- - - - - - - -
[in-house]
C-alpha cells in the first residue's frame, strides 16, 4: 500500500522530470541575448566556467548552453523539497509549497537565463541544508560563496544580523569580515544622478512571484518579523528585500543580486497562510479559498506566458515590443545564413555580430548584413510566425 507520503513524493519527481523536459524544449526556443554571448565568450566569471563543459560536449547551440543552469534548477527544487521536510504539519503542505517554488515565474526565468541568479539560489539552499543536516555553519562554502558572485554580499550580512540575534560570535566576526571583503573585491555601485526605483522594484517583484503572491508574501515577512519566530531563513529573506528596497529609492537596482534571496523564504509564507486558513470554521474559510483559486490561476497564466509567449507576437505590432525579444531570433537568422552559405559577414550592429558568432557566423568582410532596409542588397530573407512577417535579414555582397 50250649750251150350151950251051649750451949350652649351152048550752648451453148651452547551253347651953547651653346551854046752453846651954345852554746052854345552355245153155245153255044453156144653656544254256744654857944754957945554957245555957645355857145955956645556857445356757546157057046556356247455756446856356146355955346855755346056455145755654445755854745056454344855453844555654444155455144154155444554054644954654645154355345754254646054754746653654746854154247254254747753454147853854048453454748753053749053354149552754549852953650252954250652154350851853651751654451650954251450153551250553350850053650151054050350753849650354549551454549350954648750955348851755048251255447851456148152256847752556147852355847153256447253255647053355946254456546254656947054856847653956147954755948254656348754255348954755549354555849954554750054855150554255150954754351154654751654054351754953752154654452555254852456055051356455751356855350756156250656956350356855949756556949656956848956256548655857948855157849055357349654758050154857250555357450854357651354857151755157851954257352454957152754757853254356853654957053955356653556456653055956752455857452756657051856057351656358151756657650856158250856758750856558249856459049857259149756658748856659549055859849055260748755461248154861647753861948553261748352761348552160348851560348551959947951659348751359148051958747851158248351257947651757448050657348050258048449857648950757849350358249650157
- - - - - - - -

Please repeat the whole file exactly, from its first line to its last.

[in-house]
C-alpha cells in the first residue's frame, strides 16, 4: 500500500522530470541575448566556467548552453523539497509549497537565463541544508560563496544580523569580515544622478512571484518579523528585500543580486497562510479559498506566458515590443545564413555580430548584413510566425 507520503513524493519527481523536459524544449526556443554571448565568450566569471563543459560536449547551440543552469534548477527544487521536510504539519503542505517554488515565474526565468541568479539560489539552499543536516555553519562554502558572485554580499550580512540575534560570535566576526571583503573585491555601485526605483522594484517583484503572491508574501515577512519566530531563513529573506528596497529609492537596482534571496523564504509564507486558513470554521474559510483559486490561476497564466509567449507576437505590432525579444531570433537568422552559405559577414550592429558568432557566423568582410532596409542588397530573407512577417535579414555582397 50250649750251150350151950251051649750451949350652649351152048550752648451453148651452547551253347651953547651653346551854046752453846651954345852554746052854345552355245153155245153255044453156144653656544254256744654857944754957945554957245555957645355857145955956645556857445356757546157057046556356247455756446856356146355955346855755346056455145755654445755854745056454344855453844555654444155455144154155444554054644954654645154355345754254646054754746653654746854154247254254747753454147853854048453454748753053749053354149552754549852953650252954250652154350851853651751654451650954251450153551250553350850053650151054050350753849650354549551454549350954648750955348851755048251255447851456148152256847752556147852355847153256447253255647053355946254456546254656947054856847653956147954755948254656348754255348954755549354555849954554750054855150554255150954754351154654751654054351754953752154654452555254852456055051356455751356855350756156250656956350356855949756556949656956848956256548655857948855157849055357349654758050154857250555357450854357651354857151755157851954257352454957152754757853254356853654957053955356653556456653055956752455857452756657051856057351656358151756657650856158250856758750856558249856459049857259149756658748856659549055859849055260748755461248154861647753861948553261748352761348552160348851560348551959947951659348751359148051958747851158248351257947651757448050657348050258048449857648950757849350358249650157